7 Questions to Ask Before Hiring a BI Consultant
How can you tell if the consultant you’re considering will meet your needs? This set of questions can help.
By John Remby, Consultant, Dimensional Insight
For companies implementing business intelligence (BI) solutions, just as important as what technology they buy is who will implement that technology. Choosing the wrong BI consultant for your project can lead to disastrous results.
When you are evaluating consultants, ask the following seven questions to make sure your consultant meets your needs.
#1: How long have you been working with the software?
Experience counts. Software in general is often easy to learn but hard to master. The more familiar and proficient your consultant is with the BI tool, the better the economies of scale. An experienced consultant will be more productive, offer faster turnaround on issues, and provide more value. A master of the software will have dealt with any complex problem you have and will likely be able to come up with creative solutions.
#2: How long have you been working in my industry?
Knowing the software is essential, but just as invaluable is knowing your industry. Data is data, and the mechanisms and methodologies for analysis don't really change from industry to industry, but the nature of your business does. What you do with the data and how you analyze it likely varies greatly. A consultant who has spent a great deal of time in your industry is going to be more familiar with what you likely want to measure and can offer suggestions based on what he or she has seen or done for others.
#3: Are you familiar with my source system(s)?
If you already have dedicated resources to generate feeds from your source system(s), then this question may be unnecessary. However, if you expect your consultant to also pull the data from your source system(s), expertise here will be instrumental. Understanding the schema well enough to know where to go for the necessary data elements is extremely valuable.
Just knowing the way around different data structures will save time. A relational database varies greatly from a hierarchical database. The more internal knowledge of your own systems you have, the more this becomes nice to have rather than a must have. At minimum, your consultant should be able to navigate through your system. That said, it’s always helpful to provide a reference person to answer your consultant’s questions.
#4: At the end of the consulting engagement, what's the plan for transition?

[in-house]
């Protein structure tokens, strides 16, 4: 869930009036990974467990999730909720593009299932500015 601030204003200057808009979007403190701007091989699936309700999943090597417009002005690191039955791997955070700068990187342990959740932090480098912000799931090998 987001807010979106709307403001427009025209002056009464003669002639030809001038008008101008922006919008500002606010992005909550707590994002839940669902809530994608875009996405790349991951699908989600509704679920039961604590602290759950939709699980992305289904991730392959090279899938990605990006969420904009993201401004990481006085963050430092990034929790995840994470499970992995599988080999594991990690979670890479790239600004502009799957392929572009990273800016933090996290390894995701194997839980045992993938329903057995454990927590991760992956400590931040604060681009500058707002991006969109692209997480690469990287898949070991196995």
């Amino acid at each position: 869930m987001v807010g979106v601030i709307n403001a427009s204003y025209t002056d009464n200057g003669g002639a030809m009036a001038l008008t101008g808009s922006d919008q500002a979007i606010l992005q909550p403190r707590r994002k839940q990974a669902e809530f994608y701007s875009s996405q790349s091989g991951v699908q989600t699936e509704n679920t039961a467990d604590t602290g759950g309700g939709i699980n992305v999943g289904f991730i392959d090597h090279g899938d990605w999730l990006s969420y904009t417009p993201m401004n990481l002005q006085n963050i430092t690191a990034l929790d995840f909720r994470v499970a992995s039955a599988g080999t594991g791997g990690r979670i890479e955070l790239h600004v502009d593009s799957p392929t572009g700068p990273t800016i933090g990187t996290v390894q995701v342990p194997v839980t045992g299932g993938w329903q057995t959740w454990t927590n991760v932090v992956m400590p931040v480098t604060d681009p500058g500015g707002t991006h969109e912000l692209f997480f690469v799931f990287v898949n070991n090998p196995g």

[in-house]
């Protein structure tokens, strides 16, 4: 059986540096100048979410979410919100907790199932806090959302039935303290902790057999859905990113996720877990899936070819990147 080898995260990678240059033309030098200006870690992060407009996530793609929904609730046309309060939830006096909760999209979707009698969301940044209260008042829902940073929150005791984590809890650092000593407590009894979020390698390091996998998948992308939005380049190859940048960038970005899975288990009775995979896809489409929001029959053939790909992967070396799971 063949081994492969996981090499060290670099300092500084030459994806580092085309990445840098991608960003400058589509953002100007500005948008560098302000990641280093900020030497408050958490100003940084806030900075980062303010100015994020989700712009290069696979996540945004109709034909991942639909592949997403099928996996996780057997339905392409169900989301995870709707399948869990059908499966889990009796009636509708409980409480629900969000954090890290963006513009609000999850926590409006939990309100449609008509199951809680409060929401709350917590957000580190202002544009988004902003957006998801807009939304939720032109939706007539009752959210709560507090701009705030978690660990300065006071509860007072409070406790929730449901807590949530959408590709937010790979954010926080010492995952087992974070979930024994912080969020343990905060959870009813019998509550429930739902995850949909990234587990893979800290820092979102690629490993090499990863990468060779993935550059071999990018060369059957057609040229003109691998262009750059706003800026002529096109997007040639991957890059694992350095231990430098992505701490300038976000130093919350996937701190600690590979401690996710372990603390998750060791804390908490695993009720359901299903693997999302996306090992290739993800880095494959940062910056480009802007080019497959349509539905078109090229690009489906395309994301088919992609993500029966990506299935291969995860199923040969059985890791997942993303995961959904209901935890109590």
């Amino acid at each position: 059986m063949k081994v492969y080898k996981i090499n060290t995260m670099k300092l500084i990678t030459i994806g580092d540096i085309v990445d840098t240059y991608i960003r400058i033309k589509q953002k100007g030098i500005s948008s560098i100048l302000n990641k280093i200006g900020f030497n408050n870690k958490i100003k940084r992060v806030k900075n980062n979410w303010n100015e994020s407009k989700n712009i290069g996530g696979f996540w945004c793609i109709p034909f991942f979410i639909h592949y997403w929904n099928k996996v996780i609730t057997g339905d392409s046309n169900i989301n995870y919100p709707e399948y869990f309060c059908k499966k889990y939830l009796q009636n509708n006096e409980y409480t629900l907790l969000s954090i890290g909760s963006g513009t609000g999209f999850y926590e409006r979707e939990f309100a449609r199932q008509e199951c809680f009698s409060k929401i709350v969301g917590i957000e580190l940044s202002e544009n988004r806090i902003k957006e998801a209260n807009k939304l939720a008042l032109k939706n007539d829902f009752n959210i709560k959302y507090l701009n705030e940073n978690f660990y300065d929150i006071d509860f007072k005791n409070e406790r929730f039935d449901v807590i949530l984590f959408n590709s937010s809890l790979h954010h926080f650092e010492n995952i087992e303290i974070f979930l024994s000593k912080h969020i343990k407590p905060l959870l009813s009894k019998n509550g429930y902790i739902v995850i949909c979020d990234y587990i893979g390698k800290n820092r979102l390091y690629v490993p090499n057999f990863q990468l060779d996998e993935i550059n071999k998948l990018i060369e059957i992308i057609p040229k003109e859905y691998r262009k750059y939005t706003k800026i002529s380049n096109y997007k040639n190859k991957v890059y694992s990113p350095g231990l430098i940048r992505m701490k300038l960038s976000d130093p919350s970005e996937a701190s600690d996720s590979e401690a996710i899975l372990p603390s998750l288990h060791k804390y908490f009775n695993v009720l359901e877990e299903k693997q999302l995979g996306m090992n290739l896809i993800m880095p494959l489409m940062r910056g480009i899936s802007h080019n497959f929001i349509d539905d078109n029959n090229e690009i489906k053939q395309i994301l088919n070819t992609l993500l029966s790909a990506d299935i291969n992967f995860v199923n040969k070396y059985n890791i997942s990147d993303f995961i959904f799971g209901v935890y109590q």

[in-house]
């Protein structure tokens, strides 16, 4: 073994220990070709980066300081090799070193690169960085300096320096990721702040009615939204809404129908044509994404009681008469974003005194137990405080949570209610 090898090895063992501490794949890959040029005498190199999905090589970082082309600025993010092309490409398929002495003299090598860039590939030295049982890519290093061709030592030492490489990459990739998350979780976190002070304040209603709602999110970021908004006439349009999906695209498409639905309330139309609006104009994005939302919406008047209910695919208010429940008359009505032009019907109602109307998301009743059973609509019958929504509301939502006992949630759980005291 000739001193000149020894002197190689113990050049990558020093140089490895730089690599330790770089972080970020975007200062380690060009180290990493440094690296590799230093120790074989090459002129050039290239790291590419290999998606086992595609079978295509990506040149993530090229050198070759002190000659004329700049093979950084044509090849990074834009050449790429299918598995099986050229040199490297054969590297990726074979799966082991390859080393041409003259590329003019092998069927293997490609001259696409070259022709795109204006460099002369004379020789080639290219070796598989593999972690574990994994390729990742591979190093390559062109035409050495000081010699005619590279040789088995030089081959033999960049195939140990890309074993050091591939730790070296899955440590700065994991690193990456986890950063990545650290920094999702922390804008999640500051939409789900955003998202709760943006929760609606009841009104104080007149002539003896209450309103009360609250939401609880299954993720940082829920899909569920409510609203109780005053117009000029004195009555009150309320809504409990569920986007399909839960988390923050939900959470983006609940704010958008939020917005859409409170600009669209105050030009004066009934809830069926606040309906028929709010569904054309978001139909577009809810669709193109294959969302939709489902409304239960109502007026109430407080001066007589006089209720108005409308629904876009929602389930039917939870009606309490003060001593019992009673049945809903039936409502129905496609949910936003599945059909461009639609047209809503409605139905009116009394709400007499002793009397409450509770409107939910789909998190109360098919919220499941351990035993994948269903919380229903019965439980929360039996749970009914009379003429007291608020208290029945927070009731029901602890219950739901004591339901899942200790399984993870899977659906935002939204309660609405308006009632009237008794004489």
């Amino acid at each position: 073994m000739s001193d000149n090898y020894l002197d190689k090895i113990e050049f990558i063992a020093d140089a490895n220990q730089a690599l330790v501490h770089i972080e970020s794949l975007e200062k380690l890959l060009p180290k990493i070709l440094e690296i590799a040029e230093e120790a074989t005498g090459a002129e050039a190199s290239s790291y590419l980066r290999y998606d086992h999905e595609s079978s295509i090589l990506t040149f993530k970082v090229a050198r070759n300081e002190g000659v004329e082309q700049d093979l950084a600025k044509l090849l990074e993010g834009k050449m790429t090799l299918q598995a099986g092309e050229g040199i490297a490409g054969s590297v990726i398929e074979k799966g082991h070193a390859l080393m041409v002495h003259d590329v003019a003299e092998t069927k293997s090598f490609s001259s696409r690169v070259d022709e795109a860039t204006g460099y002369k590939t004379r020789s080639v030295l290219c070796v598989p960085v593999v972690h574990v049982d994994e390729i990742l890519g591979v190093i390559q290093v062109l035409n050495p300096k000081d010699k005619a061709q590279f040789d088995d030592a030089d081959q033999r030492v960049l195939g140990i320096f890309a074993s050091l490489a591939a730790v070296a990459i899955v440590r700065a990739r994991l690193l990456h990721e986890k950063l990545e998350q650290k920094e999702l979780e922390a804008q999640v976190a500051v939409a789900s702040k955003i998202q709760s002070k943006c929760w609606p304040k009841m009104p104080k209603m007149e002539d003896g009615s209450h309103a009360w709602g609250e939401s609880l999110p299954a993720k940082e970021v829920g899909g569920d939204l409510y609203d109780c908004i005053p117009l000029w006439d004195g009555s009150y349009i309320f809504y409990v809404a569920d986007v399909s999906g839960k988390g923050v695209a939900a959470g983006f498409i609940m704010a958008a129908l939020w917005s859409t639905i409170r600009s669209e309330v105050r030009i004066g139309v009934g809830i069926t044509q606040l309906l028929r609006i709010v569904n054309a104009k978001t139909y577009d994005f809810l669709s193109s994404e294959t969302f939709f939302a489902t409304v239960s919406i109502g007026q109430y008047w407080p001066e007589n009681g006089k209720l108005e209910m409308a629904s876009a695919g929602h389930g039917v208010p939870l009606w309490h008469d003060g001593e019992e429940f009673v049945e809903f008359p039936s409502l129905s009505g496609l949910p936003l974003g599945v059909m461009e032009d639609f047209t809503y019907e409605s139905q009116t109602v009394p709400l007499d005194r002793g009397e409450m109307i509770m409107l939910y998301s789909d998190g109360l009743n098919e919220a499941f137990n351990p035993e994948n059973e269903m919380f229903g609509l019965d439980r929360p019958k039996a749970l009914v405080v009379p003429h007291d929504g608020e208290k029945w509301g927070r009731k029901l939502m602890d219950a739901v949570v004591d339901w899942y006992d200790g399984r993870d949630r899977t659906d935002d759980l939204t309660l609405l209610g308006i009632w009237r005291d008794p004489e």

If you intend to take over your BI project after the consulting project is complete, ask this question upfront because you will need to budget for both time and training. The consultant’s answer may also determine the scope of implementation. Consulting deliverables might be adjusted to include additional comments about any coding and include additional documentation to make the transition easier.
You also want to consider your transition options. Will there be a massive knowledge transfer at the project's end or will you work in tandem with the consultant as an observer and learn as the project develops? If the consultant is amenable to the latter methodology, this may be your best chance for a successful transition. It will likely take longer and drive up costs in the short term; however, these upfront costs will be worth it if it increases your chance of success.
#5: What do I do if/when you're unavailable?
If you have a software-related question, you should be able to contact your software vendor’s support line. However, for a more complex issue (such as troubleshooting a failure or a detailed question related to the specifics of your implementation), you’ll want to talk to your consultant. Here, consistency counts. Your consultant is familiar with your implementation and you feel comfortable with that person, so what happens when he or she is unavailable?
You need to know your service won't be interrupted, so make sure you have a backup plan. Redundancy on your project will ensure there is more than one consultant familiar with your implementation, thus ensuring consistent support.
#6: How successful are your past customers?
When it comes down to it, results speak louder than words. Ask for references. A consultant's job is not just to perform a series of implementation tasks -- it's to help improve your situation and, most important, to deliver business results. If a consultant is successful, he or she should have a multitude of satisfied customers and should be willing to share them with you.
#7: What do you need from me?
BI implementations succeed when both the customer and the vendor work together to achieve results. On the consultant’s end, it is a huge help to know the main point of contact for each data source. In bigger organizations with multiple data sources, there may be a point person for each data source system who will be the best person to talk to when there are questions about where to find the data and any special rules to be aware of within your organization.
In addition, it’s especially helpful to know who the business owners of the metrics are. Who in your organization has their success or failure measured on the basis of these metrics? These will be the primary users of the analytics and data visualizations we create, and as such, they should participate in the business rule definitions. They should be available for questions as well. On the whole, identifying your desired metrics, metric definitions, data sources, and the main contacts mentioned above is a huge help when starting the project.
Ask More Questions
These seven questions are by no means the only questions to ask when you embark on a BI project. However, they serve as a good foundation as you begin your selection process.
John Remby is a consultant at Dimensional Insight. You can reach him at firstname.lastname@example.org. You can connect with Dimensional Insight on Twitter (@DI_tweet).